Last week, Pfizer (NYSE:PFE) announced that it was splitting its operating segments into three divisions. The company presently operates under a two-unit system: Innovative Health and Essential Health. Soon, however, it will instead sport an Innovative Medicines business, an Established Medicines unit, and a Consumer Healthcare segment. 

As this second reorganization in four years seems like a prelude to additional business development moves, this is an opportune time to consider if this big pharma stock is worth buying.  

The word change spelled out in wood blocks.

Image Source: Getty Images.

Why is Pfizer reorganizing yet again?

Back in 2014, Pfizer shifted itself into its current structure in order to reduce operating inefficiencies stemming from its 2009 acquisition of Wyeth, and to better showcase the growth potential of its newer products, which were being overshadowed by legacy medicines that faced generic competition.

Unfortunately, this effort has largely failed to create much in the way of value for shareholders. Pfizer's stock has grossly underperformed both the broader market and the biotech industry as a whole since it implemented that reorganization.

PFE Chart

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The main reason is that Pfizer simply didn't go far enough. At the time, Wall Street was clamoring for it to split into two companies, which would have, in theory, reduced the drag on newer growth products created by declining stars like Celebrex, Viagra, and Zoloft. Given how Pfizer's stock has performed in the intervening period, that assessment appears to have been spot-on.  

Instead, Pfizer decided to acquire a handful of smaller companies like Anacor Pharmaceuticals and Medivation to boost its pipeline and product portfolio. That strategy, however, has done little to blunt the impact of its plummeting off-patent portfolio.

To be fair, Pfizer also made separate attempts to acquire pharma behemoths AstraZeneca and Allergan, either of which would have provided it sufficient mass to catalyze a formal breakup, but it failed to consummate either merger after the hoped-for tax benefits evaporated. Not surprisingly, Pfizer decided to kick the can down the road on a possible split after these megamergers failed. 

Now, Pfizer is pulling the trigger on another reorganization, but it appears to have failed to learn from its previous mistakes. This reorganization seems to be centered squarely around its consumer healthcare unit, which it tried and failed to sell earlier this year.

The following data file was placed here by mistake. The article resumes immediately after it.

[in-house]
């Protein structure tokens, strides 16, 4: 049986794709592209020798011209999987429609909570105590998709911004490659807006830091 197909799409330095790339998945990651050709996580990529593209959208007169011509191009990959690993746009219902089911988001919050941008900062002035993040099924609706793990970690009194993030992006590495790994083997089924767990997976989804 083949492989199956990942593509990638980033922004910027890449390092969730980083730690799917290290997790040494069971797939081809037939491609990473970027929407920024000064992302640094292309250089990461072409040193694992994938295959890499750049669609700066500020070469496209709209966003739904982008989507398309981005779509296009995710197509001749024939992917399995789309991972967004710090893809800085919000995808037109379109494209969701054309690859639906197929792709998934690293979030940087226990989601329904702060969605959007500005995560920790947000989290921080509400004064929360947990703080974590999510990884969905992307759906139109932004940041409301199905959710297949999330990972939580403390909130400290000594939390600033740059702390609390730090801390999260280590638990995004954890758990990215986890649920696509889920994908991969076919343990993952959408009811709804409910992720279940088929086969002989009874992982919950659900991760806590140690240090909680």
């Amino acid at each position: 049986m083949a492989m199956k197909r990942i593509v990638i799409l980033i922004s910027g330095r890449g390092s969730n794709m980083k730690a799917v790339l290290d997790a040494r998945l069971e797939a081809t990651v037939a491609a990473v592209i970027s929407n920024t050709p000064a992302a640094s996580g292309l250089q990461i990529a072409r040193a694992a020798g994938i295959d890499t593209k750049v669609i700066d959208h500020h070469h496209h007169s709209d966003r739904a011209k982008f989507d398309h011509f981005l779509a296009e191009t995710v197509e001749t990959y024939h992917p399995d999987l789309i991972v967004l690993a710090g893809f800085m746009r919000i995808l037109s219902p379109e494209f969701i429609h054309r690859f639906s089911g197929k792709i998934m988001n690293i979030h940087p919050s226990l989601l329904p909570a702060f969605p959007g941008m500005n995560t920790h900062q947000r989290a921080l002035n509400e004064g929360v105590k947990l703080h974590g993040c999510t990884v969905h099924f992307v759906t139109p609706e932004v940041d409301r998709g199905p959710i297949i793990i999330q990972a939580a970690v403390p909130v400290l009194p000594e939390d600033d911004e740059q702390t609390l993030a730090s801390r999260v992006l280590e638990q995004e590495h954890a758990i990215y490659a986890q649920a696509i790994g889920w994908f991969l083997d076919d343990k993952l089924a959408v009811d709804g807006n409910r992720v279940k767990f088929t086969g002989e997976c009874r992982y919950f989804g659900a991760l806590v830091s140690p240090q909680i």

Long story short, Pfizer's asking price for its consumer healthcare business proved to be too rich for potential acquirers such as GlaxoSmithKline, Johnson & Johnson, and Nestle. Now, the unit appears destined for a spinoff. As the company noted in its press release: "Pfizer continues to evaluate strategic alternatives for this business [consumer healthcare] and expects to make a decision in 2018."

While a spinoff would bring in additional cash, it wouldn't solve Pfizer's biggest problem -- the waning sales of its legacy medicines. This has been an ongoing concern for almost a decade now, and hiving off another profitable unit isn't exactly a solution. 

To illustrate the scope of this problem, Wall Street analysts forecast that Pfizer's top line will rise at a compound annual growth rate of 2% over the next six years -- among the lowest growth rates within its big pharma peer group. That anemic outlook implies that Pfizer's stock will continue to underperform the broader markets, underscoring why this plan to carve out its consumer healthcare unit probably won't be a market-moving event for the company. 

What's next?

My guess is that Pfizer is still hunting for big game like an Allergan, AstraZeneca, or perhaps a Bristol-Myers Squibb to purchase as a precursor to a formal split into a generics unit and a growth-oriented company. Before it does that, however, it seems intent on hiving off its consumer healthcare business to make for a cleaner break. The bottom line here is that Pfizer is arguably another couple of years away from breaking up, and that means that the company's investing thesis is largely unaffected by this latest reorganization. 

So where does this leave investors? My view is that Pfizer is still best viewed as a top income stock due to its above-average dividend yield of 3.66%, strong free cash flows, and mountain of cash reserves. However, it's probably best avoided by investors searching for compelling value or growth plays. Until this drugmaker figures out how to package its legacy products into a standalone business, its stock is likely to continue to lag  the market, and the red-hot pharmaceutical space in particular.

 

 

George Budwell owns shares of Pfizer. The Motley Fool owns shares of Johnson & Johnson. The Motley Fool recommends AstraZeneca. The Motley Fool has a disclosure policy.